Forcing students to use nonfree network services and software as a topic of a future campaign

Paul Boddie paul at
Mon Dec 2 17:19:33 UTC 2019

On Friday 29. November 2019 23.02.39 Nico Rikken wrote:
> Privacy: schools migrating their infrastructure to cloud SaaS
> companies, with questionable licenses.

I managed to see this more closely again at a former, then current, now former 
employer: employees and students get the opportunity to sign up for various 
cloud services, agreeing to the terms at their own peril. Naturally, if 
someone signs up for a Microsoft cloud service and then publishes, say, an 
event where the sign-up link is via that service, the consequence is that 
other people are then forced to use that service and to have a relationship 
with Microsoft.

Alongside privacy, this also has a cost for the institution in terms of 
needing to integrate such services with identity management systems and other 
institutional services. Arguably, such expenditure would be better directed 
towards Free Software solutions.

> Independence: what good is it learning skills if you learn them on
> proprietary software. Sure it might an industry standard (e.g. Adobe
> Creative suite), but your skills now depend partly on the policy of the
> software vendor.

Back in the 1990s when I was still using proprietary platforms, one of which 
being significant in the UK primary and secondary education sectors, there was 
always much made of "industry standard" products which also happened to be 
proprietary, with it being said that children/students shouldn't waste their 
time on products that aimed at the educational market (either explicitly as 
educational products or being more generally useful products that happened to 
be written for platforms popular in education). Children/students were 
apparently supposed to learn what was used in "business".

The observations that people made rather often in response were that skills 
should be independent of products and that "education is not training".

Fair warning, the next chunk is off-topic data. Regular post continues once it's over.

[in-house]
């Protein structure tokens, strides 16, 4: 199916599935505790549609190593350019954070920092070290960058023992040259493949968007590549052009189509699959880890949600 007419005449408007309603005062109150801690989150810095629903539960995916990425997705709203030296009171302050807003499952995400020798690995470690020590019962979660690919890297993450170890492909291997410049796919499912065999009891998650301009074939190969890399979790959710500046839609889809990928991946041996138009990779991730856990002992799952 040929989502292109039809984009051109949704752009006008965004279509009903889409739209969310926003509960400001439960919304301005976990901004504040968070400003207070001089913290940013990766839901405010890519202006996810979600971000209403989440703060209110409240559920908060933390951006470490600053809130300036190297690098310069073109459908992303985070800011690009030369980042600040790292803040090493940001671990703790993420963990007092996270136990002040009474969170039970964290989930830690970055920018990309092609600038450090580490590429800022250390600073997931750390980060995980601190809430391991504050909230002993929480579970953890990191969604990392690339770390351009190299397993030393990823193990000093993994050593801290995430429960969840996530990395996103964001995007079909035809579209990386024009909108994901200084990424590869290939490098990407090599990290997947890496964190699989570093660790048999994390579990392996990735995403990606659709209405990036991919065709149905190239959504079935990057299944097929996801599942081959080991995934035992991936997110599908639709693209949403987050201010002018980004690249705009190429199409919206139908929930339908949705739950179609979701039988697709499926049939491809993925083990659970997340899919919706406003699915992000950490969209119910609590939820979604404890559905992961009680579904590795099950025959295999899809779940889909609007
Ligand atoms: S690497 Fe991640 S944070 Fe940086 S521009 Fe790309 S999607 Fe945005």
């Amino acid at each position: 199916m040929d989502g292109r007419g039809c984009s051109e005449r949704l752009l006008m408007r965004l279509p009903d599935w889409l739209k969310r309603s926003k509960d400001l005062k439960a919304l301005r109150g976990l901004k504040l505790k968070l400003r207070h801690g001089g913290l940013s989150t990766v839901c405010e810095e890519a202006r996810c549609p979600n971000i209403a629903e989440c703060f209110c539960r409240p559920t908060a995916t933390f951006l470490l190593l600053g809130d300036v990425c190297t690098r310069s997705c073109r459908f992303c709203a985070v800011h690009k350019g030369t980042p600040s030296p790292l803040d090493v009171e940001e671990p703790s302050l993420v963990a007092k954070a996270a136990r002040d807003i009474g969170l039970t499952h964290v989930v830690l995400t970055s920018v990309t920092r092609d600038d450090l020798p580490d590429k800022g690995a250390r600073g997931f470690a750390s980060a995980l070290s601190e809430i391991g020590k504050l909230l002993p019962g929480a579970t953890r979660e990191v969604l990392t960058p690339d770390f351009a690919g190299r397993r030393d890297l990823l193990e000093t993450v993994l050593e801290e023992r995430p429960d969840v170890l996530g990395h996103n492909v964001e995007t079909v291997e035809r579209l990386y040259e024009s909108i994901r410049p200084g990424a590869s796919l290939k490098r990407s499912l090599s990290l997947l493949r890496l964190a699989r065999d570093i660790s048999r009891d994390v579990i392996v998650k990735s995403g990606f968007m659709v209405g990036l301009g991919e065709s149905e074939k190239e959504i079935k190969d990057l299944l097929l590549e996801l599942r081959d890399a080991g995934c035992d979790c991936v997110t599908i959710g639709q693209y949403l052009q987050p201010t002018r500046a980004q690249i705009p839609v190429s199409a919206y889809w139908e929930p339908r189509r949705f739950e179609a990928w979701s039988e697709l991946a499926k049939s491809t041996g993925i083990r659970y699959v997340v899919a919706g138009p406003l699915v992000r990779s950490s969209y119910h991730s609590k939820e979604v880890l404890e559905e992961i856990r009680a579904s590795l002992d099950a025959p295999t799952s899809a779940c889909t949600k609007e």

Naturally, the latter observation applies less to vocational institutions, but 
I think that even courses that seek to train individuals should have a breadth 
of more than a single product so that those individuals acquire a degree of 
versatility in their vocation.

It also did not help advocates of "industry standard software" that in some 
areas DOS/Windows programs lagged behind various competing products in the 
early 1990s and would have given little benefit to those learning them upon 
finally completing their education and meeting the "real world" or "industry". 
Indeed, with product evolution being dictated by vendors and with a continual 
need for training being cultivated by vendors, there is a strong argument for 
a broad exposure to concepts, techniques and for students to be confident and 

> Reuse: educational institutions should help education. And having
> material that can be shared freely, advances education as a whole.
> Improvement: students can actively contribute to learning materials, to
> improve it for next generations of students.

I obviously agree with these points, in contrast to the depressing trend of 
educational institutions being cultivated as "innovation" machines seeking to 
minimise sharing so that they may monetise their activities.

Of course, there is a broader matter involved here: that of being forced to 
use specific and proprietary products to conduct activities that are a natural 
part of functioning as a private individual. Why should people need to have a 
Google account to access materials within an institution? Why should they need 
to download an "app" to interact with public agencies or services (or private 
entities providing what are effectively public services)?

Indeed, why should anyone even need to sign up for an "app" store, operated by 
a corporation funnelling data and money offshore, to interact with a private 
business if that person and that business reside in the same location? One 
might have thought that a business requiring an individual to enter into a 
non-transient relationship with another business in order to complete a 
transaction would actually be illegal under competition law.

Maybe such issues would be a good subject for a campaign, even if it might be 
too substantial a topic for the FSFE by itself.


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